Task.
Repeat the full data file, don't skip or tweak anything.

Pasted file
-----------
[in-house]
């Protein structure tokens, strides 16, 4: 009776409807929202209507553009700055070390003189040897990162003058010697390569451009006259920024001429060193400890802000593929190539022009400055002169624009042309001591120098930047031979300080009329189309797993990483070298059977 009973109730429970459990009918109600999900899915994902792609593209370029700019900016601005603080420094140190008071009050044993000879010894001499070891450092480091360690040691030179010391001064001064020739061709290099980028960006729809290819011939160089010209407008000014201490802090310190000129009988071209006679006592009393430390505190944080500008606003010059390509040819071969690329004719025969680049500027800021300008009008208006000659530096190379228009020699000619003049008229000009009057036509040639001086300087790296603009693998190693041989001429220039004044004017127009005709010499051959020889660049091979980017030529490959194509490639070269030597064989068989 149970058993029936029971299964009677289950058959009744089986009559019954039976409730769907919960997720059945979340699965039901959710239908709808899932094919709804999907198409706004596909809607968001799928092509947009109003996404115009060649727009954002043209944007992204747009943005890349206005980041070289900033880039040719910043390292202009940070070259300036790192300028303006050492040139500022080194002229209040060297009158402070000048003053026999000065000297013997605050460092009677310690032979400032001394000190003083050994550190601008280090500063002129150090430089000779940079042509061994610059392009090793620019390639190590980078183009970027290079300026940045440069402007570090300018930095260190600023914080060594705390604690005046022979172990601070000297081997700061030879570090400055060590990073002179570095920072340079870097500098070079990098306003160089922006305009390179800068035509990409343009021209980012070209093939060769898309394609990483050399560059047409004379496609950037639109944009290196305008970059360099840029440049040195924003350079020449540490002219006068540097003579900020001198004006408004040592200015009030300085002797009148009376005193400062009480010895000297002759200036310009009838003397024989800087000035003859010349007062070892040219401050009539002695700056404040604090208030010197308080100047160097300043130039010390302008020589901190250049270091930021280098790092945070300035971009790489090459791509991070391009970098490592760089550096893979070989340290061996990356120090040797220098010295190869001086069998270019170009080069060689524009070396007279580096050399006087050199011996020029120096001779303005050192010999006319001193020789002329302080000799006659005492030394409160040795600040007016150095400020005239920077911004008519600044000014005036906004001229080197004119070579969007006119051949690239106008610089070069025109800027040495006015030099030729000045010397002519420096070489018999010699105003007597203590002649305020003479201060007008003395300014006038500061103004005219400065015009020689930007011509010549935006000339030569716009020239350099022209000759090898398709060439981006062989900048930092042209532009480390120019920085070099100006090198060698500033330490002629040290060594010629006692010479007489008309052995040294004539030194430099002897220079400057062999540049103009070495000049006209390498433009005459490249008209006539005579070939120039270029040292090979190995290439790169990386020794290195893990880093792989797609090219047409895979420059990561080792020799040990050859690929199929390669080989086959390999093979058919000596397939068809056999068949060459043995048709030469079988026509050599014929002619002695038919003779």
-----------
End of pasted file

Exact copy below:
[in-house]
């Protein structure tokens, strides 16, 4: 009776409807929202209507553009700055070390003189040897990162003058010697390569451009006259920024001429060193400890802000593929190539022009400055002169624009042309001591120098930047031979300080009329189309797993990483070298059977 009973109730429970459990009918109600999900899915994902792609593209370029700019900016601005603080420094140190008071009050044993000879010894001499070891450092480091360690040691030179010391001064001064020739061709290099980028960006729809290819011939160089010209407008000014201490802090310190000129009988071209006679006592009393430390505190944080500008606003010059390509040819071969690329004719025969680049500027800021300008009008208006000659530096190379228009020699000619003049008229000009009057036509040639001086300087790296603009693998190693041989001429220039004044004017127009005709010499051959020889660049091979980017030529490959194509490639070269030597064989068989 149970058993029936029971299964009677289950058959009744089986009559019954039976409730769907919960997720059945979340699965039901959710239908709808899932094919709804999907198409706004596909809607968001799928092509947009109003996404115009060649727009954002043209944007992204747009943005890349206005980041070289900033880039040719910043390292202009940070070259300036790192300028303006050492040139500022080194002229209040060297009158402070000048003053026999000065000297013997605050460092009677310690032979400032001394000190003083050994550190601008280090500063002129150090430089000779940079042509061994610059392009090793620019390639190590980078183009970027290079300026940045440069402007570090300018930095260190600023914080060594705390604690005046022979172990601070000297081997700061030879570090400055060590990073002179570095920072340079870097500098070079990098306003160089922006305009390179800068035509990409343009021209980012070209093939060769898309394609990483050399560059047409004379496609950037639109944009290196305008970059360099840029440049040195924003350079020449540490002219006068540097003579900020001198004006408004040592200015009030300085002797009148009376005193400062009480010895000297002759200036310009009838003397024989800087000035003859010349007062070892040219401050009539002695700056404040604090208030010197308080100047160097300043130039010390302008020589901190250049270091930021280098790092945070300035971009790489090459791509991070391009970098490592760089550096893979070989340290061996990356120090040797220098010295190869001086069998270019170009080069060689524009070396007279580096050399006087050199011996020029120096001779303005050192010999006319001193020789002329302080000799006659005492030394409160040795600040007016150095400020005239920077911004008519600044000014005036906004001229080197004119070579969007006119051949690239106008610089070069025109800027040495006015030099030729000045010397002519420096070489018999010699105003007597203590002649305020003479201060007008003395300014006038500061103004005219400065015009020689930007011509010549935006000339030569716009020239350099022209000759090898398709060439981006062989900048930092042209532009480390120019920085070099100006090198060698500033330490002629040290060594010629006692010479007489008309052995040294004539030194430099002897220079400057062999540049103009070495000049006209390498433009005459490249008209006539005579070939120039270029040292090979190995290439790169990386020794290195893990880093792989797609090219047409895979420059990561080792020799040990050859690929199929390669080989086959390999093979058919000596397939068809056999068949060459043995048709030469079988026509050599014929002619002695038919003779």